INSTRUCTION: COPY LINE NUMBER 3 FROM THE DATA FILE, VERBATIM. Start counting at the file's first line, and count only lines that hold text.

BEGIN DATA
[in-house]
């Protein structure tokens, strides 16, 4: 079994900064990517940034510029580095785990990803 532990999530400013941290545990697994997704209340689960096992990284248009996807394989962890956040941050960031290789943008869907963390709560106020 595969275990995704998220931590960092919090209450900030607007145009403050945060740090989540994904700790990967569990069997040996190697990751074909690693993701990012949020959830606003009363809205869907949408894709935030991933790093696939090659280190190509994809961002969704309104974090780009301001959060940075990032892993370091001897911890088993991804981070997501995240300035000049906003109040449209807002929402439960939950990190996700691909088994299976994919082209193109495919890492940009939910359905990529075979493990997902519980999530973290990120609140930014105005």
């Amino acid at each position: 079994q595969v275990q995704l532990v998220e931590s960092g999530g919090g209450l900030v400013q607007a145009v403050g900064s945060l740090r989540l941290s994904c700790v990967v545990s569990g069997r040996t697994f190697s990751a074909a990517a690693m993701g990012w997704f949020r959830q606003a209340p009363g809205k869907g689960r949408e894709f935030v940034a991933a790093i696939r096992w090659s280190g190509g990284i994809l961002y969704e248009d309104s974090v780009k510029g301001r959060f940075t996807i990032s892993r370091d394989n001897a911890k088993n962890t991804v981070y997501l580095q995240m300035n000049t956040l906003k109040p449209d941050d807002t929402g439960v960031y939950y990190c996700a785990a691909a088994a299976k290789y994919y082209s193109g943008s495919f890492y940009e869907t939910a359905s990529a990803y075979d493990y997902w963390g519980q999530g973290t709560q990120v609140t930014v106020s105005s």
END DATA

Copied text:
């Amino acid at each position: 079994q595969v275990q995704l532990v998220e931590s960092g999530g919090g209450l900030v400013q607007a145009v403050g900064s945060l740090r989540l941290s994904c700790v990967v545990s569990g069997r040996t697994f190697s990751a074909a990517a690693m993701g990012w997704f949020r959830q606003a209340p009363g809205k869907g689960r949408e894709f935030v940034a991933a790093i696939r096992w090659s280190g190509g990284i994809l961002y969704e248009d309104s974090v780009k510029g301001r959060f940075t996807i990032s892993r370091d394989n001897a911890k088993n962890t991804v981070y997501l580095q995240m300035n000049t956040l906003k109040p449209d941050d807002t929402g439960v960031y939950y990190c996700a785990a691909a088994a299976k290789y994919y082209s193109g943008s495919f890492y940009e869907t939910a359905s990529a990803y075979d493990y997902w963390g519980q999530g973290t709560q990120v609140t930014v106020s105005s």